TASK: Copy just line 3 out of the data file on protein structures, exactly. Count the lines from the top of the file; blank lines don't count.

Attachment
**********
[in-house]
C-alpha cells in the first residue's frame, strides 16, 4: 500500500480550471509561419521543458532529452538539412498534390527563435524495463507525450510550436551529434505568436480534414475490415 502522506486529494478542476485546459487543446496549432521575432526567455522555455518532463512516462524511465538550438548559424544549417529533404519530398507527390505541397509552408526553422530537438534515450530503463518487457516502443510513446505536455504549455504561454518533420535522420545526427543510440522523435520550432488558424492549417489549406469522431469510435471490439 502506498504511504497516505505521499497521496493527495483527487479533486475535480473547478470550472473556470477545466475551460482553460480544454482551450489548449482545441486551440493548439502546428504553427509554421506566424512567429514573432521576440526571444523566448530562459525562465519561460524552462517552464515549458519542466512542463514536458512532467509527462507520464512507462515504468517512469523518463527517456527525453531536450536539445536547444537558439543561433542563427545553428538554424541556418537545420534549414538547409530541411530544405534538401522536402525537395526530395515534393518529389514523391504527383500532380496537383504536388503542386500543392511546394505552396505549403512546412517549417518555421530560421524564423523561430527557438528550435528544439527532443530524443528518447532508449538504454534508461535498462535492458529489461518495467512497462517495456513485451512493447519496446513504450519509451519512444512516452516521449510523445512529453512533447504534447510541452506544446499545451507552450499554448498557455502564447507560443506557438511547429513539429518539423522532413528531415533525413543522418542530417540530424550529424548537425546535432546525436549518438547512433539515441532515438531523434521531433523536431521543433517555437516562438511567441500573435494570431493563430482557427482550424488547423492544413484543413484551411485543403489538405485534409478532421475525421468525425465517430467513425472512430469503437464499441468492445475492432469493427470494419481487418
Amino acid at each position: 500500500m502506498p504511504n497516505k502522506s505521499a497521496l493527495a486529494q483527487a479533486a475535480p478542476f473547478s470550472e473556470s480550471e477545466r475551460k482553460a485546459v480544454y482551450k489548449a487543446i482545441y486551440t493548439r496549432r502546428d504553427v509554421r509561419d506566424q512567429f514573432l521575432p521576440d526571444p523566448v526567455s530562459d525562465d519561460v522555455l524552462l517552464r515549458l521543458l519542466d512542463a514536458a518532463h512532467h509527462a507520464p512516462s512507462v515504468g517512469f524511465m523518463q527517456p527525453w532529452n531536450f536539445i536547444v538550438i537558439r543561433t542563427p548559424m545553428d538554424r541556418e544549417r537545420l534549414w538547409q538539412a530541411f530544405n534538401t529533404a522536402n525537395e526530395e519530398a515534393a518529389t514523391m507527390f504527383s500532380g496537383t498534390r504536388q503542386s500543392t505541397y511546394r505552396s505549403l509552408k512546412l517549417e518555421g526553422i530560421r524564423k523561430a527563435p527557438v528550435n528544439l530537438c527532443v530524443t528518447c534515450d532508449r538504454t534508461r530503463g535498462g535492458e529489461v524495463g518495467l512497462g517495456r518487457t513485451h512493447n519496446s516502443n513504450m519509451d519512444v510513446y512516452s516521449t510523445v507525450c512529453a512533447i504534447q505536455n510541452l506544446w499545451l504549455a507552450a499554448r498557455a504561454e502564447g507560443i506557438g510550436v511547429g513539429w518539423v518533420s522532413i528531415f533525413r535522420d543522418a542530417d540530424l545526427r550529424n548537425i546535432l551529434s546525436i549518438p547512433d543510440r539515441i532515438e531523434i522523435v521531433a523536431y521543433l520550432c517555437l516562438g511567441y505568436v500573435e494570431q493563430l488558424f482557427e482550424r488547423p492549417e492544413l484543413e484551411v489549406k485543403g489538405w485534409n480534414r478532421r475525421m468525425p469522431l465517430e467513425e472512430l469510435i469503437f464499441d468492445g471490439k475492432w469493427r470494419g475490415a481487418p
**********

Amino acid at each position: 500500500m502506498p504511504n497516505k502522506s505521499a497521496l493527495a486529494q483527487a479533486a475535480p478542476f473547478s470550472e473556470s480550471e477545466r475551460k482553460a485546459v480544454y482551450k489548449a487543446i482545441y486551440t493548439r496549432r502546428d504553427v509554421r509561419d506566424q512567429f514573432l521575432p521576440d526571444p523566448v526567455s530562459d525562465d519561460v522555455l524552462l517552464r515549458l521543458l519542466d512542463a514536458a518532463h512532467h509527462a507520464p512516462s512507462v515504468g517512469f524511465m523518463q527517456p527525453w532529452n531536450f536539445i536547444v538550438i537558439r543561433t542563427p548559424m545553428d538554424r541556418e544549417r537545420l534549414w538547409q538539412a530541411f530544405n534538401t529533404a522536402n525537395e526530395e519530398a515534393a518529389t514523391m507527390f504527383s500532380g496537383t498534390r504536388q503542386s500543392t505541397y511546394r505552396s505549403l509552408k512546412l517549417e518555421g526553422i530560421r524564423k523561430a527563435p527557438v528550435n528544439l530537438c527532443v530524443t528518447c534515450d532508449r538504454t534508461r530503463g535498462g535492458e529489461v524495463g518495467l512497462g517495456r518487457t513485451h512493447n519496446s516502443n513504450m519509451d519512444v510513446y512516452s516521449t510523445v507525450c512529453a512533447i504534447q505536455n510541452l506544446w499545451l504549455a507552450a499554448r498557455a504561454e502564447g507560443i506557438g510550436v511547429g513539429w518539423v518533420s522532413i528531415f533525413r535522420d543522418a542530417d540530424l545526427r550529424n548537425i546535432l551529434s546525436i549518438p547512433d543510440r539515441i532515438e531523434i522523435v521531433a523536431y521543433l520550432c517555437l516562438g511567441y505568436v500573435e494570431q493563430l488558424f482557427e482550424r488547423p492549417e492544413l484543413e484551411v489549406k485543403g489538405w485534409n480534414r478532421r475525421m468525425p469522431l465517430e467513425e472512430l469510435i469503437f464499441d468492445g471490439k475492432w469493427r470494419g475490415a481487418p